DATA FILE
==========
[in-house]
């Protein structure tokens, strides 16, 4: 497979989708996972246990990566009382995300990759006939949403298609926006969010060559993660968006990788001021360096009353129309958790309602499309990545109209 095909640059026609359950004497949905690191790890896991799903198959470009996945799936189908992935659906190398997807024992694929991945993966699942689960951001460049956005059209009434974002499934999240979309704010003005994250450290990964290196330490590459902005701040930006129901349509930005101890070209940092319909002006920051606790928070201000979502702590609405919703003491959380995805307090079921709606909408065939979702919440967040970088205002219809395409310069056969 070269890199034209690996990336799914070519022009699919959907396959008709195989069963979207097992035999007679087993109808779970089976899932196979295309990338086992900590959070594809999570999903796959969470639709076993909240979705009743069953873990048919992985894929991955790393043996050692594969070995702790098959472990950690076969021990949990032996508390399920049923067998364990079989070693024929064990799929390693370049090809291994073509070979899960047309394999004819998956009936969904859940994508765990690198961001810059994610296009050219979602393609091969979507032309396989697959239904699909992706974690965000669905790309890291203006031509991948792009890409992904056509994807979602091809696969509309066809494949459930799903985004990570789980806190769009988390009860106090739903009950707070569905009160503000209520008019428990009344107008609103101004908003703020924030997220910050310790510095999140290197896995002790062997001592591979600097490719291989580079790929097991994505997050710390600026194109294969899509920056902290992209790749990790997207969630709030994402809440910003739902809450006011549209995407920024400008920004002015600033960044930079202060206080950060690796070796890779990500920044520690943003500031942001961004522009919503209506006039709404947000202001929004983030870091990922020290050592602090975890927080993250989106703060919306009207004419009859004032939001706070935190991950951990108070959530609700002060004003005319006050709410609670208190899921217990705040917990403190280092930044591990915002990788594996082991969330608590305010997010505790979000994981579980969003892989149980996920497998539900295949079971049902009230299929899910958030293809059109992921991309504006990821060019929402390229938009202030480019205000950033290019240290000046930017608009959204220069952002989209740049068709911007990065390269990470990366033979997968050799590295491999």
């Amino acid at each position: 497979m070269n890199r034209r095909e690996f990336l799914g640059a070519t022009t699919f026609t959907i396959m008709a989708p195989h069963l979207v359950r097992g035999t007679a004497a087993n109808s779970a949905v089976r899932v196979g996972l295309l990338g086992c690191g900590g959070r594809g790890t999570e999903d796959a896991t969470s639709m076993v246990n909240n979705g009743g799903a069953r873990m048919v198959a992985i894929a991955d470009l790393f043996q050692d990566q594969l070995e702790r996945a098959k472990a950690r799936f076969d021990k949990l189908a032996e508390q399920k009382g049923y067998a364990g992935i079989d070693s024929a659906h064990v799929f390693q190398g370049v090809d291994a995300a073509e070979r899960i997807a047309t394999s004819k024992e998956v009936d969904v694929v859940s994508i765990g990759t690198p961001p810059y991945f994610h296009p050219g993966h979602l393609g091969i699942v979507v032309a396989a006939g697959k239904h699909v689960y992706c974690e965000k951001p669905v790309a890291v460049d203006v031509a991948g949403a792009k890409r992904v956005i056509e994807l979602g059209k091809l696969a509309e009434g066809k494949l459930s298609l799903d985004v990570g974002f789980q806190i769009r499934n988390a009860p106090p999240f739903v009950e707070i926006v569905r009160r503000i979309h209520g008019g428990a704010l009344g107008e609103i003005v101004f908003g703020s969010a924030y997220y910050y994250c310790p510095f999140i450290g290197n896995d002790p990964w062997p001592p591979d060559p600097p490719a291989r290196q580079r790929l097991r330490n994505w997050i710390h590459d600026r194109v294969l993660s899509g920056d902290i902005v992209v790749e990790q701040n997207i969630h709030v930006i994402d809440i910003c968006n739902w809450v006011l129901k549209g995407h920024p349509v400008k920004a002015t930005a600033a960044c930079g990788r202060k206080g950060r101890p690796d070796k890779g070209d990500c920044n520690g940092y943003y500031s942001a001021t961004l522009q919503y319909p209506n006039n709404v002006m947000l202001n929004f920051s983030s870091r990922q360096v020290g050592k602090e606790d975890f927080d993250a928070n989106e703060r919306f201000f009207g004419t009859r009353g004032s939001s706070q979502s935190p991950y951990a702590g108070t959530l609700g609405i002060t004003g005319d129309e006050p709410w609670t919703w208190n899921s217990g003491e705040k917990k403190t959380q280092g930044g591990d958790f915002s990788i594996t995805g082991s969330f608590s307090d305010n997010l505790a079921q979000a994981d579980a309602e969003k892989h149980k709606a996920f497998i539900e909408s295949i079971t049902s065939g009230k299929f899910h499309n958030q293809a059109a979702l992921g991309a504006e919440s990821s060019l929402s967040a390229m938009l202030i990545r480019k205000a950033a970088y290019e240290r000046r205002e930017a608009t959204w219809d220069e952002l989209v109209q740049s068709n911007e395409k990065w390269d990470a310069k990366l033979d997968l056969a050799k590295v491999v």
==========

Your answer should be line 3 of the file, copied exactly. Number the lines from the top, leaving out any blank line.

């Amino acid at each position: 497979m070269n890199r034209r095909e690996f990336l799914g640059a070519t022009t699919f026609t959907i396959m008709a989708p195989h069963l979207v359950r097992g035999t007679a004497a087993n109808s779970a949905v089976r899932v196979g996972l295309l990338g086992c690191g900590g959070r594809g790890t999570e999903d796959a896991t969470s639709m076993v246990n909240n979705g009743g799903a069953r873990m048919v198959a992985i894929a991955d470009l790393f043996q050692d990566q594969l070995e702790r996945a098959k472990a950690r799936f076969d021990k949990l189908a032996e508390q399920k009382g049923y067998a364990g992935i079989d070693s024929a659906h064990v799929f390693q190398g370049v090809d291994a995300a073509e070979r899960i997807a047309t394999s004819k024992e998956v009936d969904v694929v859940s994508i765990g990759t690198p961001p810059y991945f994610h296009p050219g993966h979602l393609g091969i699942v979507v032309a396989a006939g697959k239904h699909v689960y992706c974690e965000k951001p669905v790309a890291v460049d203006v031509a991948g949403a792009k890409r992904v956005i056509e994807l979602g059209k091809l696969a509309e009434g066809k494949l459930s298609l799903d985004v990570g974002f789980q806190i769009r499934n988390a009860p106090p999240f739903v009950e707070i926006v569905r009160r503000i979309h209520g008019g428990a704010l009344g107008e609103i003005v101004f908003g703020s969010a924030y997220y910050y994250c310790p510095f999140i450290g290197n896995d002790p990964w062997p001592p591979d060559p600097p490719a291989r290196q580079r790929l097991r330490n994505w997050i710390h590459d600026r194109v294969l993660s899509g920056d902290i902005v992209v790749e990790q701040n997207i969630h709030v930006i994402d809440i910003c968006n739902w809450v006011l129901k549209g995407h920024p349509v400008k920004a002015t930005a600033a960044c930079g990788r202060k206080g950060r101890p690796d070796k890779g070209d990500c920044n520690g940092y943003y500031s942001a001021t961004l522009q919503y319909p209506n006039n709404v002006m947000l202001n929004f920051s983030s870091r990922q360096v020290g050592k602090e606790d975890f927080d993250a928070n989106e703060r919306f201000f009207g004419t009859r009353g004032s939001s706070q979502s935190p991950y951990a702590g108070t959530l609700g609405i002060t004003g005319d129309e006050p709410w609670t919703w208190n899921s217990g003491e705040k917990k403190t959380q280092g930044g591990d958790f915002s990788i594996t995805g082991s969330f608590s307090d305010n997010l505790a079921q979000a994981d579980a309602e969003k892989h149980k709606a996920f497998i539900e909408s295949i079971t049902s065939g009230k299929f899910h499309n958030q293809a059109a979702l992921g991309a504006e919440s990821s060019l929402s967040a390229m938009l202030i990545r480019k205000a950033a970088y290019e240290r000046r205002e930017a608009t959204w219809d220069e952002l989209v109209q740049s068709n911007e395409k990065w390269d990470a310069k990366l033979d997968l056969a050799k590295v491999v």